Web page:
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Pharmacy World & Science

, Volume 29, Issue 4, pp 386–394 | Cite as

Non-prescription medicines: a process for standards development and testing in community pharmacy

  • Shalom (Charlie) I. BenrimojEmail author
  • Andrew Gilbert
  • Neil Quintrell
  • Abilio C. de Almeida Neto
Original Paper

Abstract

Objective

The objective of the study was to develop and test standards of practice for handling non-prescription medicines.

Method

In consultation with pharmacy registering authorities, key professional and consumer groups and selected community pharmacists, standards of practice were developed in the areas of Resource Management; Professional Practice; Pharmacy Design and Environment; and Rights and Needs of Customers. These standards defined and described minimum professional activities required in the provision of non-prescription medicines at a consistent and measurable level of practice. Seven standards were described and further defined by 20 criteria, including practice indicators. The Standards were tested in 40 community pharmacies in two States and after further adaptation, endorsed by all Australian pharmacy registering authorities and major Australian pharmacy and consumer organisations. The consultation process effectively engaged practicing pharmacists in developing standards to enable community pharmacists meet their legislative and professional responsibilities.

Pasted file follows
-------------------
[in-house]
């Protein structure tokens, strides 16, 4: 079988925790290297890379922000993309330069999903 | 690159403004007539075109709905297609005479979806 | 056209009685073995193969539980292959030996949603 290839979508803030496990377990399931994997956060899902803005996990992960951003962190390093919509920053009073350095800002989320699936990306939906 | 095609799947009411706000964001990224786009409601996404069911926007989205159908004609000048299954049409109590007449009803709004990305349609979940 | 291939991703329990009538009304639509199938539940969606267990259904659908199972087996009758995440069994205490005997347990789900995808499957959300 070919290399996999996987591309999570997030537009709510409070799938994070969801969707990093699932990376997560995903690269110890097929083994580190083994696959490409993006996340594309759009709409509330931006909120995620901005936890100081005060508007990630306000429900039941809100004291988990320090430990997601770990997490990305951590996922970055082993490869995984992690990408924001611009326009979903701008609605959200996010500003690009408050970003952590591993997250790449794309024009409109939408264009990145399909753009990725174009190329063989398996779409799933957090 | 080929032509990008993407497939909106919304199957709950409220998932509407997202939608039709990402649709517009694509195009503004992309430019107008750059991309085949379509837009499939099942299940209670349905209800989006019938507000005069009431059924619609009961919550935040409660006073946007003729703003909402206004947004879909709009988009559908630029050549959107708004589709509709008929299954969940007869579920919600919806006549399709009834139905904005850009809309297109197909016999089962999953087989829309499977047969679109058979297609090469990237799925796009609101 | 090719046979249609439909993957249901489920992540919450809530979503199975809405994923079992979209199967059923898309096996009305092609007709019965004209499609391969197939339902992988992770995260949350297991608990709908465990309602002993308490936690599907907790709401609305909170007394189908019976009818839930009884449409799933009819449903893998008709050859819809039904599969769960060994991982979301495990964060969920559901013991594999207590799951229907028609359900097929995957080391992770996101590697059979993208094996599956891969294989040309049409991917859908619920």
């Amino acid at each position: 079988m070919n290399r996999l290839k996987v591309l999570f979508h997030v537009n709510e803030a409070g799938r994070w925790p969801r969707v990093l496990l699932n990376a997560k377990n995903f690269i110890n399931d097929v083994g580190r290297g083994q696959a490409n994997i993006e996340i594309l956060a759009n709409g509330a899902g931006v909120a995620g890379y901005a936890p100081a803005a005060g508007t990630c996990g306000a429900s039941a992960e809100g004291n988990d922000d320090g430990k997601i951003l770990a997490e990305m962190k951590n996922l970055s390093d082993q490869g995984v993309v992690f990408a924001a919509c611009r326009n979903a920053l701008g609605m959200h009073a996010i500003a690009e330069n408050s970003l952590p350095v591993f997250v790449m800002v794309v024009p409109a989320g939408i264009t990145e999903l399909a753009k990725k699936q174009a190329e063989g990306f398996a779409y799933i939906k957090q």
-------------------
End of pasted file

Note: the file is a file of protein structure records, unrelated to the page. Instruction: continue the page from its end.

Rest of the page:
Main outcome measures

Community pharmacies were audited against a set of standards of practice for handling non-prescription medicines developed in this project. Pharmacies were audited on the Standards at baseline, mid-intervention and post-intervention. Behavior of community pharmacists and their staff in relation to these standards was measured by conducting pseudo-patron visits to participating pharmacies.

Results

The testing process demonstrated a significant improvement in the quality of service delivered by staff in community pharmacies in the management of requests involving non-prescription medicines. The use of pseudo-patron visits, as a training tool with immediate feedback, was an acceptable and effective method of achieving changes in practice. Feedback from staff in the pharmacies regarding the pseudo-patron visits was very positive.

Conclusion

Results demonstrated the methodology employed was effective in increasing overall compliance with the Standards from a rate of 47.4% to 70.0% (P < 0.01). This project led to a recommendation for the development and execution of a national implementation strategy.

Keywords

Australia Community pharmacist Non-prescription OTC Standards of practice Training 

Notes

Acknowledgement

Funding for this project was obtained from the Australian Government Department of Health and Ageing through the 3rd Community Pharmacy Agreement Research and Development Program.

Conflicts of Interest Professor Benrimoj and Dr de Almeida Neto have been involved with professional pharmacy organisations in Australia, which may have an interest in the development of standards of practice for the provision of non-prescription medicines.

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Copyright information

© Springer Science+Business Media, LLC 2007

Authors and Affiliations

  • Shalom (Charlie) I. Benrimoj
    • 1
    Email author
  • Andrew Gilbert
    • 2
  • Neil Quintrell
    • 2
  • Abilio C. de Almeida Neto
    • 3
  1. 1.The University of SydneySydneyAustralia
  2. 2.Quality Use of Medicines and Pharmacy Research Centre, Samsom InstituteUniversity of South AustraliaAdelaideSouth Australia
  3. 3.Faculty of PharmacyThe University of SydneySydneyAustralia

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